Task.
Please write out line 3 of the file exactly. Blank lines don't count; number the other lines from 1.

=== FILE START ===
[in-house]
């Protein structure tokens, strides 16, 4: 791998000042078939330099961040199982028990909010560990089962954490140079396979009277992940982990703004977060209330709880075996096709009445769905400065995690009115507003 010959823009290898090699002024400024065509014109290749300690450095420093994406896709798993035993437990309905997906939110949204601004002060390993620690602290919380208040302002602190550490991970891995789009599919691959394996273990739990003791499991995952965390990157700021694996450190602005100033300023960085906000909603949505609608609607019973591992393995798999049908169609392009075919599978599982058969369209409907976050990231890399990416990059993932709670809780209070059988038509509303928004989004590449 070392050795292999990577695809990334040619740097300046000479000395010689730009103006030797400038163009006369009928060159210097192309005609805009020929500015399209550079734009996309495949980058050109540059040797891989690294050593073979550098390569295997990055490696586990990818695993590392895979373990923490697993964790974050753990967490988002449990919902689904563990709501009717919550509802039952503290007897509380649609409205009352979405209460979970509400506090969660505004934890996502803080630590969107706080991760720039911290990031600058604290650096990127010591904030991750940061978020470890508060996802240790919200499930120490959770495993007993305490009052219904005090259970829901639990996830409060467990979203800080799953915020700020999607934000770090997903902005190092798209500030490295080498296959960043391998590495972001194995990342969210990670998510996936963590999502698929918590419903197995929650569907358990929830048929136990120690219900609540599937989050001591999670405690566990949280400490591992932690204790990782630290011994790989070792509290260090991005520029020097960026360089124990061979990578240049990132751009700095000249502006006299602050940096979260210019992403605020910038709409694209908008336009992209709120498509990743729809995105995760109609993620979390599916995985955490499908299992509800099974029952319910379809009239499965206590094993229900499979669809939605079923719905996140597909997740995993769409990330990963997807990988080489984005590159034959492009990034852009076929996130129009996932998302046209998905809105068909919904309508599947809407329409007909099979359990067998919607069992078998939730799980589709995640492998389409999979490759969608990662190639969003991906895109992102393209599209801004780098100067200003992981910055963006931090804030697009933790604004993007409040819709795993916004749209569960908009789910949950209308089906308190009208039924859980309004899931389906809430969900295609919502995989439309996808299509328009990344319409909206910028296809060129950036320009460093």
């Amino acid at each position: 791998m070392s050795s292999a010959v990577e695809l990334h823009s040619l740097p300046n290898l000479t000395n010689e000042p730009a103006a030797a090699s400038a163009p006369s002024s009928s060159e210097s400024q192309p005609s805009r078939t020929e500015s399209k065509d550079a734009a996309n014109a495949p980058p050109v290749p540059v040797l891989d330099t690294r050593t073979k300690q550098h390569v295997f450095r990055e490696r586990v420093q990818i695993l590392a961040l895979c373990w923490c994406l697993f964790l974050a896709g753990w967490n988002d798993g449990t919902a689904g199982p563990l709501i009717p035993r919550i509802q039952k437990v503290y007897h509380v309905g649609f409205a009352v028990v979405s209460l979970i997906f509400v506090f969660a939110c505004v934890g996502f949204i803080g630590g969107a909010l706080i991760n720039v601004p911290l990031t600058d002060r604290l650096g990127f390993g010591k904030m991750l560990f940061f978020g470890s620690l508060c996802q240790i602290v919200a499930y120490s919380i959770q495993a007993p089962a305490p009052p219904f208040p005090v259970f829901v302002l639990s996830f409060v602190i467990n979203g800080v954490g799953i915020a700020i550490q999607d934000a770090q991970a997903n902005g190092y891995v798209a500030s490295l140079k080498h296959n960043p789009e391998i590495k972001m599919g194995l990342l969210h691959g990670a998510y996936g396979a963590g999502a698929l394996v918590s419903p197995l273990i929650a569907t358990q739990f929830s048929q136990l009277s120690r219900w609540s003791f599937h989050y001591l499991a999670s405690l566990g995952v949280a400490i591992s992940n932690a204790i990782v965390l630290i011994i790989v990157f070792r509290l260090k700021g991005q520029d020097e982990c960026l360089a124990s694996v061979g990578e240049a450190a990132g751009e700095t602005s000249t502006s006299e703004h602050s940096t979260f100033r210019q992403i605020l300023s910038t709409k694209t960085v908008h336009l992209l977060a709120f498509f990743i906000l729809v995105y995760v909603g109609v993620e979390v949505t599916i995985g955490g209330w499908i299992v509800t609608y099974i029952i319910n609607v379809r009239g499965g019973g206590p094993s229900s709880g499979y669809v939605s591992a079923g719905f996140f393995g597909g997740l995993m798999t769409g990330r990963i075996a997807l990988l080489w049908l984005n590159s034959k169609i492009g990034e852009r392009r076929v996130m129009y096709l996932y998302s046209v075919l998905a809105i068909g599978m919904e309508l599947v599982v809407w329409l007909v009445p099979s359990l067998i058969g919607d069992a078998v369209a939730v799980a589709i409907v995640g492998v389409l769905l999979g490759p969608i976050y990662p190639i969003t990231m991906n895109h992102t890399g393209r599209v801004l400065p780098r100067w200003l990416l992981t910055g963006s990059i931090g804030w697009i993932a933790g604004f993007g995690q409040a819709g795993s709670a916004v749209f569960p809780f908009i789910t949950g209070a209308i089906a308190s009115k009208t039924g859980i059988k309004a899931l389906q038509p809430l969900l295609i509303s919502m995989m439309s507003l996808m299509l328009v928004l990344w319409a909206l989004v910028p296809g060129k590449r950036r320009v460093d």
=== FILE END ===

């Amino acid at each position: 791998m070392s050795s292999a010959v990577e695809l990334h823009s040619l740097p300046n290898l000479t000395n010689e000042p730009a103006a030797a090699s400038a163009p006369s002024s009928s060159e210097s400024q192309p005609s805009r078939t020929e500015s399209k065509d550079a734009a996309n014109a495949p980058p050109v290749p540059v040797l891989d330099t690294r050593t073979k300690q550098h390569v295997f450095r990055e490696r586990v420093q990818i695993l590392a961040l895979c373990w923490c994406l697993f964790l974050a896709g753990w967490n988002d798993g449990t919902a689904g199982p563990l709501i009717p035993r919550i509802q039952k437990v503290y007897h509380v309905g649609f409205a009352v028990v979405s209460l979970i997906f509400v506090f969660a939110c505004v934890g996502f949204i803080g630590g969107a909010l706080i991760n720039v601004p911290l990031t600058d002060r604290l650096g990127f390993g010591k904030m991750l560990f940061f978020g470890s620690l508060c996802q240790i602290v919200a499930y120490s919380i959770q495993a007993p089962a305490p009052p219904f208040p005090v259970f829901v302002l639990s996830f409060v602190i467990n979203g800080v954490g799953i915020a700020i550490q999607d934000a770090q991970a997903n902005g190092y891995v798209a500030s490295l140079k080498h296959n960043p789009e391998i590495k972001m599919g194995l990342l969210h691959g990670a998510y996936g396979a963590g999502a698929l394996v918590s419903p197995l273990i929650a569907t358990q739990f929830s048929q136990l009277s120690r219900w609540s003791f599937h989050y001591l499991a999670s405690l566990g995952v949280a400490i591992s992940n932690a204790i990782v965390l630290i011994i790989v990157f070792r509290l260090k700021g991005q520029d020097e982990c960026l360089a124990s694996v061979g990578e240049a450190a990132g751009e700095t602005s000249t502006s006299e703004h602050s940096t979260f100033r210019q992403i605020l300023s910038t709409k694209t960085v908008h336009l992209l977060a709120f498509f990743i906000l729809v995105y995760v909603g109609v993620e979390v949505t599916i995985g955490g209330w499908i299992v509800t609608y099974i029952i319910n609607v379809r009239g499965g019973g206590p094993s229900s709880g499979y669809v939605s591992a079923g719905f996140f393995g597909g997740l995993m798999t769409g990330r990963i075996a997807l990988l080489w049908l984005n590159s034959k169609i492009g990034e852009r392009r076929v996130m129009y096709l996932y998302s046209v075919l998905a809105i068909g599978m919904e309508l599947v599982v809407w329409l007909v009445p099979s359990l067998i058969g919607d069992a078998v369209a939730v799980a589709i409907v995640g492998v389409l769905l999979g490759p969608i976050y990662p190639i969003t990231m991906n895109h992102t890399g393209r599209v801004l400065p780098r100067w200003l990416l992981t910055g963006s990059i931090g804030w697009i993932a933790g604004f993007g995690q409040a819709g795993s709670a916004v749209f569960p809780f908009i789910t949950g209070a209308i089906a308190s009115k009208t039924g859980i059988k309004a899931l389906q038509p809430l969900l295609i509303s919502m995989m439309s507003l996808m299509l328009v928004l990344w319409a909206l989004v910028p296809g060129k590449r950036r320009v460093d």